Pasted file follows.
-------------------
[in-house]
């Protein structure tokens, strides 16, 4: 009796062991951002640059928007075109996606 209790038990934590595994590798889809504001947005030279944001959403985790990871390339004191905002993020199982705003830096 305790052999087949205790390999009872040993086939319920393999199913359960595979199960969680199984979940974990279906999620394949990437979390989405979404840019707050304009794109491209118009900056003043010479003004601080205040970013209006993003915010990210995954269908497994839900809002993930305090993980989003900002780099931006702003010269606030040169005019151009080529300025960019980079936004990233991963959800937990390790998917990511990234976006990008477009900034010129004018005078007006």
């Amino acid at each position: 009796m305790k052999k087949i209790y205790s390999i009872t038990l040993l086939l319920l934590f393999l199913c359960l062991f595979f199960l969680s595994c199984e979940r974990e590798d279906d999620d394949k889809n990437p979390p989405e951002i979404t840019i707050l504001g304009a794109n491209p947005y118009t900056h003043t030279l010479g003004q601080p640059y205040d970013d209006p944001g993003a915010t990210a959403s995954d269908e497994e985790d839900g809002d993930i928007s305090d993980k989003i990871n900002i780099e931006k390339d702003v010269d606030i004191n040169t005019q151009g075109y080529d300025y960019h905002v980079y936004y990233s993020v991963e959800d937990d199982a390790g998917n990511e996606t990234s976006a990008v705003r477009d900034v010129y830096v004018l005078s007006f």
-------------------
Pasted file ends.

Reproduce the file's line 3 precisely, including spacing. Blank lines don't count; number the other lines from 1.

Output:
């Amino acid at each position: 009796m305790k052999k087949i209790y205790s390999i009872t038990l040993l086939l319920l934590f393999l199913c359960l062991f595979f199960l969680s595994c199984e979940r974990e590798d279906d999620d394949k889809n990437p979390p989405e951002i979404t840019i707050l504001g304009a794109n491209p947005y118009t900056h003043t030279l010479g003004q601080p640059y205040d970013d209006p944001g993003a915010t990210a959403s995954d269908e497994e985790d839900g809002d993930i928007s305090d993980k989003i990871n900002i780099e931006k390339d702003v010269d606030i004191n040169t005019q151009g075109y080529d300025y960019h905002v980079y936004y990233s993020v991963e959800d937990d199982a390790g998917n990511e996606t990234s976006a990008v705003r477009d900034v010129y830096v004018l005078s007006f």